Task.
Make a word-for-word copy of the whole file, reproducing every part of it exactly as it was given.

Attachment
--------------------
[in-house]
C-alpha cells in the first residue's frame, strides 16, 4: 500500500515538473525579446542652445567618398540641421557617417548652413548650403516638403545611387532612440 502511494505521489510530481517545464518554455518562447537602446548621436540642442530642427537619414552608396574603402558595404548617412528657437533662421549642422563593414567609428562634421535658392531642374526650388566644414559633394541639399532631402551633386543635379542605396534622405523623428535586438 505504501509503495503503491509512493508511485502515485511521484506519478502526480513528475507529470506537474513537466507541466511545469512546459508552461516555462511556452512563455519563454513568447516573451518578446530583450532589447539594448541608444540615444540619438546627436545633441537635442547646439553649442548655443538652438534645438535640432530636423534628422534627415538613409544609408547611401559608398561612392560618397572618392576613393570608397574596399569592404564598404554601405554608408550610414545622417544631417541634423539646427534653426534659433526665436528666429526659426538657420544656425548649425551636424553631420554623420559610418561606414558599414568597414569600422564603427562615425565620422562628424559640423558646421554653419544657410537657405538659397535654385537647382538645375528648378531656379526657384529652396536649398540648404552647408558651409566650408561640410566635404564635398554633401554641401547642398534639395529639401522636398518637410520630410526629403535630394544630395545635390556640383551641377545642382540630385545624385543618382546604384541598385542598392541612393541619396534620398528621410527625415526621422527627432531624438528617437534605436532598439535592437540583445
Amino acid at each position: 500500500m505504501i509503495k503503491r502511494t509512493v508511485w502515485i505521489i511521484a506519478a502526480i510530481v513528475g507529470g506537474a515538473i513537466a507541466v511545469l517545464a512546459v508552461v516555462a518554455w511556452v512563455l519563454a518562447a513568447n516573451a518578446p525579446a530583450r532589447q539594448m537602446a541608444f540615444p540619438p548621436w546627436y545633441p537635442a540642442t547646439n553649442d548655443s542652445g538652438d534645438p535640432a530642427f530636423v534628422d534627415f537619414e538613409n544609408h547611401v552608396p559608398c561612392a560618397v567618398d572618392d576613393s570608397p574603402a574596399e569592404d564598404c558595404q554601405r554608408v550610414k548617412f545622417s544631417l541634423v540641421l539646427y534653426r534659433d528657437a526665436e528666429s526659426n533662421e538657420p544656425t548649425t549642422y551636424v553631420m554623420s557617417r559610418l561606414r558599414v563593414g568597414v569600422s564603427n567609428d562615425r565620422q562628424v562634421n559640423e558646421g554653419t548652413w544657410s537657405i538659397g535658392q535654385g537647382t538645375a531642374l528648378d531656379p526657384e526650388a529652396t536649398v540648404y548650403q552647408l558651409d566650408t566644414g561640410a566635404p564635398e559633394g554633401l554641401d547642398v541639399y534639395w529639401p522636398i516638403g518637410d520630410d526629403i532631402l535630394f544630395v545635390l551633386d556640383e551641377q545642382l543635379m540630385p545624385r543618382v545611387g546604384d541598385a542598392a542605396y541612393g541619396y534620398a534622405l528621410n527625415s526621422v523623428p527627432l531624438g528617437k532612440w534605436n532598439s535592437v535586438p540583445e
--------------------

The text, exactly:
[in-house]
C-alpha cells in the first residue's frame, strides 16, 4: 500500500515538473525579446542652445567618398540641421557617417548652413548650403516638403545611387532612440 502511494505521489510530481517545464518554455518562447537602446548621436540642442530642427537619414552608396574603402558595404548617412528657437533662421549642422563593414567609428562634421535658392531642374526650388566644414559633394541639399532631402551633386543635379542605396534622405523623428535586438 505504501509503495503503491509512493508511485502515485511521484506519478502526480513528475507529470506537474513537466507541466511545469512546459508552461516555462511556452512563455519563454513568447516573451518578446530583450532589447539594448541608444540615444540619438546627436545633441537635442547646439553649442548655443538652438534645438535640432530636423534628422534627415538613409544609408547611401559608398561612392560618397572618392576613393570608397574596399569592404564598404554601405554608408550610414545622417544631417541634423539646427534653426534659433526665436528666429526659426538657420544656425548649425551636424553631420554623420559610418561606414558599414568597414569600422564603427562615425565620422562628424559640423558646421554653419544657410537657405538659397535654385537647382538645375528648378531656379526657384529652396536649398540648404552647408558651409566650408561640410566635404564635398554633401554641401547642398534639395529639401522636398518637410520630410526629403535630394544630395545635390556640383551641377545642382540630385545624385543618382546604384541598385542598392541612393541619396534620398528621410527625415526621422527627432531624438528617437534605436532598439535592437540583445
Amino acid at each position: 500500500m505504501i509503495k503503491r502511494t509512493v508511485w502515485i505521489i511521484a506519478a502526480i510530481v513528475g507529470g506537474a515538473i513537466a507541466v511545469l517545464a512546459v508552461v516555462a518554455w511556452v512563455l519563454a518562447a513568447n516573451a518578446p525579446a530583450r532589447q539594448m537602446a541608444f540615444p540619438p548621436w546627436y545633441p537635442a540642442t547646439n553649442d548655443s542652445g538652438d534645438p535640432a530642427f530636423v534628422d534627415f537619414e538613409n544609408h547611401v552608396p559608398c561612392a560618397v567618398d572618392d576613393s570608397p574603402a574596399e569592404d564598404c558595404q554601405r554608408v550610414k548617412f545622417s544631417l541634423v540641421l539646427y534653426r534659433d528657437a526665436e528666429s526659426n533662421e538657420p544656425t548649425t549642422y551636424v553631420m554623420s557617417r559610418l561606414r558599414v563593414g568597414v569600422s564603427n567609428d562615425r565620422q562628424v562634421n559640423e558646421g554653419t548652413w544657410s537657405i538659397g535658392q535654385g537647382t538645375a531642374l528648378d531656379p526657384e526650388a529652396t536649398v540648404y548650403q552647408l558651409d566650408t566644414g561640410a566635404p564635398e559633394g554633401l554641401d547642398v541639399y534639395w529639401p522636398i516638403g518637410d520630410d526629403i532631402l535630394f544630395v545635390l551633386d556640383e551641377q545642382l543635379m540630385p545624385r543618382v545611387g546604384d541598385a542598392a542605396y541612393g541619396y534620398a534622405l528621410n527625415s526621422v523623428p527627432l531624438g528617437k532612440w534605436n532598439s535592437v535586438p540583445e